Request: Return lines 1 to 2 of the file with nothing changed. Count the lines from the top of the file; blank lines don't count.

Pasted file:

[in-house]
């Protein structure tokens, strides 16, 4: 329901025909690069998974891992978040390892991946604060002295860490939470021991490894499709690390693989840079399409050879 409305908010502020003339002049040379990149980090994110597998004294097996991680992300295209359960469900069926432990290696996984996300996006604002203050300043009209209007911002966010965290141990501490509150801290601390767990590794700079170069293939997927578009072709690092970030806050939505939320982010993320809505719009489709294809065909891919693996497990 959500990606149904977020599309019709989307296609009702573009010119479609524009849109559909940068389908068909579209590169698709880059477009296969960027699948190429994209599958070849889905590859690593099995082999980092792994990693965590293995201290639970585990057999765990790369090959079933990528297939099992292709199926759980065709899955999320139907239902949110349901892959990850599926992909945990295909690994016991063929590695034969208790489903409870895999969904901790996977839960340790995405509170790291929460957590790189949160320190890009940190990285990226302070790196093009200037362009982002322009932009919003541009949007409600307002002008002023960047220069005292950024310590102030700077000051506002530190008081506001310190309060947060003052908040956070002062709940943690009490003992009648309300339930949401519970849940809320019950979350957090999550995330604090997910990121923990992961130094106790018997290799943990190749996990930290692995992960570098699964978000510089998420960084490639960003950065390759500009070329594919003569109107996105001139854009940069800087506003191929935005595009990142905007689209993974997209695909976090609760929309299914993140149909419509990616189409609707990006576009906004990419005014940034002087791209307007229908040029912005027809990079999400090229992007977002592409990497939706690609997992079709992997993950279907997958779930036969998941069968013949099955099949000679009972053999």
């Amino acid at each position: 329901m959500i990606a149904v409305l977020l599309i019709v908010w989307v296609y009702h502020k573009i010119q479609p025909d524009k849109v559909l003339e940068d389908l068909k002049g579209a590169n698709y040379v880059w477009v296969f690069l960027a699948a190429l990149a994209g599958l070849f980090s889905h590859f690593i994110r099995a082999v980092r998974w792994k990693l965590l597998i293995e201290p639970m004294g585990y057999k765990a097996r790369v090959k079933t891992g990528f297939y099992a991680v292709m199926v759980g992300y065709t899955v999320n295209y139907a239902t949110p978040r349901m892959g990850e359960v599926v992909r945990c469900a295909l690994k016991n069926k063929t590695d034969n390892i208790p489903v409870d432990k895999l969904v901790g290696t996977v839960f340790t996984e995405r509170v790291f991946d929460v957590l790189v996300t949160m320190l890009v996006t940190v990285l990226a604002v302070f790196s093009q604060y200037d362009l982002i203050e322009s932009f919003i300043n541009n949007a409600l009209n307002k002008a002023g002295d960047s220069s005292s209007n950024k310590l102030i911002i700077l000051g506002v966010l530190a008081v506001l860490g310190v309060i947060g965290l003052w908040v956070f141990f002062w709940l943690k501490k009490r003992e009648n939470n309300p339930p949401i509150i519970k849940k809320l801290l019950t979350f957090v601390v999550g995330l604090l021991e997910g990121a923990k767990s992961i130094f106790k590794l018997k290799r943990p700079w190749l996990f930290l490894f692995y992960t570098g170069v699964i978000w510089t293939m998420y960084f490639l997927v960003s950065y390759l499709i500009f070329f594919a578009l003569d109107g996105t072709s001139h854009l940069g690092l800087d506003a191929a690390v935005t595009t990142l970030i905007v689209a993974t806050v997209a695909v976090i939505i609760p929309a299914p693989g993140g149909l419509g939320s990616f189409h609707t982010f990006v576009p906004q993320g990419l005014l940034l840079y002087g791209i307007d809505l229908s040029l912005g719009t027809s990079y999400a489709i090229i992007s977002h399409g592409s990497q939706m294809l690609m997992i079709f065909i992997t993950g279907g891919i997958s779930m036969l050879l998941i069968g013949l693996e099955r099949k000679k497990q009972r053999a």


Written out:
[in-house]
């Protein structure tokens, strides 16, 4: 329901025909690069998974891992978040390892991946604060002295860490939470021991490894499709690390693989840079399409050879 409305908010502020003339002049040379990149980090994110597998004294097996991680992300295209359960469900069926432990290696996984996300996006604002203050300043009209209007911002966010965290141990501490509150801290601390767990590794700079170069293939997927578009072709690092970030806050939505939320982010993320809505719009489709294809065909891919693996497990 959500990606149904977020599309019709989307296609009702573009010119479609524009849109559909940068389908068909579209590169698709880059477009296969960027699948190429994209599958070849889905590859690593099995082999980092792994990693965590293995201290639970585990057999765990790369090959079933990528297939099992292709199926759980065709899955999320139907239902949110349901892959990850599926992909945990295909690994016991063929590695034969208790489903409870895999969904901790996977839960340790995405509170790291929460957590790189949160320190890009940190990285990226302070790196093009200037362009982002322009932009919003541009949007409600307002002008002023960047220069005292950024310590102030700077000051506002530190008081506001310190309060947060003052908040956070002062709940943690009490003992009648309300339930949401519970849940809320019950979350957090999550995330604090997910990121923990992961130094106790018997290799943990190749996990930290692995992960570098699964978000510089998420960084490639960003950065390759500009070329594919003569109107996105001139854009940069800087506003191929935005595009990142905007689209993974997209695909976090609760929309299914993140149909419509990616189409609707990006576009906004990419005014940034002087791209307007229908040029912005027809990079999400090229992007977002592409990497939706690609997992079709992997993950279907997958779930036969998941069968013949099955099949000679009972053999």